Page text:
If you want to use this tool to provide information to your clients, you can also take advantage of their white label feature, which allows you customize and brand the information that you show to your clients:
In Ann’s original review, she noted several shortcomings of SheerSEO. However, it looks like they have responded to her constructive criticism. Below are the shortcomings that Ann noted in her original post, along with information about any responseSheerSEO has made to them:
-direct links to the aggregated data: There are now links to these pages in the Position? column
-more backlink data: Although their Backlinks Watchdog feature could come in handy, I agree that this is one area where the tool could still be improved
-more sorting and filtering options: Currently, you can now select the Date Range, Search Engine and Search Term on the Historical Positions page
-the ability to track multiple projects: It looks like SheerSEO solved this issue by introducing a Master Account feature
One other main difference between when Ann reviewed SheerSEO and now is that while it was completely free to use when Ann reviewed it, a new pricing structure has been introduced for the tool. However, not only can you use the tool without paying for a full three months, but their paid options after the trial period are quite reasonable, as you can see from the table below:
After my experience with this SEO tool, I feel comfortable recommending that all of our readers sign up for a trial account. Given the fact that you can useSheerSEO for a full three months before paying a single cent, you should have no problem deciding if this tool fits your needs during that period of time.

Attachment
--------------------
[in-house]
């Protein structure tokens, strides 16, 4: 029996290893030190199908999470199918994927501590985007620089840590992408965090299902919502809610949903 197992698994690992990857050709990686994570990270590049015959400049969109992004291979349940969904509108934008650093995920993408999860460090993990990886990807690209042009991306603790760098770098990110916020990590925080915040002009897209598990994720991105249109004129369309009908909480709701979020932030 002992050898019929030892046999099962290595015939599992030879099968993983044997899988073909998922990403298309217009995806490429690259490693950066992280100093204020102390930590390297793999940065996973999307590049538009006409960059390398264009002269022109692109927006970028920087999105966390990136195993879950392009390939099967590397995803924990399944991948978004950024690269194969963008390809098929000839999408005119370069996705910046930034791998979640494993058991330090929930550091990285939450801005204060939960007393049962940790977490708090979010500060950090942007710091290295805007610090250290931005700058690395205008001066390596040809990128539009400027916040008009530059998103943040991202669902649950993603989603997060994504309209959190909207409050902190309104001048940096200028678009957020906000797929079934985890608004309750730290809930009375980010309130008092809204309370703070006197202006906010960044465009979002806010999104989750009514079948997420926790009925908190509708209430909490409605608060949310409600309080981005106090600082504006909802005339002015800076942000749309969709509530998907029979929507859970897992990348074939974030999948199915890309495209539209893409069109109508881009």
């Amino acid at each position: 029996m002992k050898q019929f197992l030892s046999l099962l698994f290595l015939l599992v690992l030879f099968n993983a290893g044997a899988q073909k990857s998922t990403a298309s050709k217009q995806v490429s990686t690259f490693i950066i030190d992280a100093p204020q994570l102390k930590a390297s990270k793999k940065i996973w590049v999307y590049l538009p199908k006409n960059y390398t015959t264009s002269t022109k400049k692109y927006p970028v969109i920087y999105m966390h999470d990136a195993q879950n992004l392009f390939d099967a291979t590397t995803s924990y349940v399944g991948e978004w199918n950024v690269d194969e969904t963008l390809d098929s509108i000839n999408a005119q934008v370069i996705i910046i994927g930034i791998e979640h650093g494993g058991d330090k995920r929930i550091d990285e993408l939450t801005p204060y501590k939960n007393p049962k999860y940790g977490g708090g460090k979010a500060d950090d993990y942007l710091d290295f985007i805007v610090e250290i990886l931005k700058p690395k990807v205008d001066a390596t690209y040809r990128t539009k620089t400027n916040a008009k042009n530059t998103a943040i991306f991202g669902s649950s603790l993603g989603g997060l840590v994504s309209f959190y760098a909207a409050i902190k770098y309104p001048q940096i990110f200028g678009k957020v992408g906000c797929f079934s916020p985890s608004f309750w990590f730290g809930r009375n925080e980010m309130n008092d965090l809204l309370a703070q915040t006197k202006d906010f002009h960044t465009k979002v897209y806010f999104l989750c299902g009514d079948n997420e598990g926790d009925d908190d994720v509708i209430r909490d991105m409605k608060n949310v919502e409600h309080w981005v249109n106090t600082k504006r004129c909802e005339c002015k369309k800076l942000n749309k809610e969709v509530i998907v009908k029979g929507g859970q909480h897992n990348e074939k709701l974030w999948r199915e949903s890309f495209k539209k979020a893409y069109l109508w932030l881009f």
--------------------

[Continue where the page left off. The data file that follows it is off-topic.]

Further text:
When you try out SheerSEO for yourself (or if you have done so already), be sure to leave a comment with your experience for us all to read!
On April 2nd, Digg launched the DiggBar. In Digg’s words, the DiggBar allows you to “Digg directly on the destination site, easily share stories, access, view comments while on the story page, discover related stories, see more stories from the same source and discover random stories.” In reality, as TechCrunch noted on the day that this new feature from Digg was launched, the DiggBar is a way to keep “you on Digg and shows the site being pointed to in an iframe wrapper.” This means that while Digg used to send large amounts of traffic in exchange for being able to feature great pieces of content on their web site, they are now trying to have the best of both worlds by not only using content from other publishers but by also benefiting from the traffic that content generates.
Not surprisingly, this new feature has generated a lot of controversy throughout the Internet community. While there has been a lot of scattered discussion about why many people feel the new DiggBar is pure evil, here is a centralized look at the three main reasons people are getting upset:
Steals Traffic and Links: As some people have stated, “Digg is just a glorified scraper site now.” The reason that this statement has some validity to it is because not only is Digg stealing traffic by framing in content from other publishers, but because the DiggBar includes a URL shortening feature, people will be linking to the “Digg URL” instead of the actual URL of the content. Regardless of how you feel about SEO, social media optimization, linkbait or any other related topics, I think we can all agree that when a publisher takes time to create a piece of content that people enjoy, they should be the one to receive the links and traffic generated from that piece of content, and not a third-party service. Just imagine if Google started framing all of their search results and creating their own URLs instead of linking to the original URL of the content!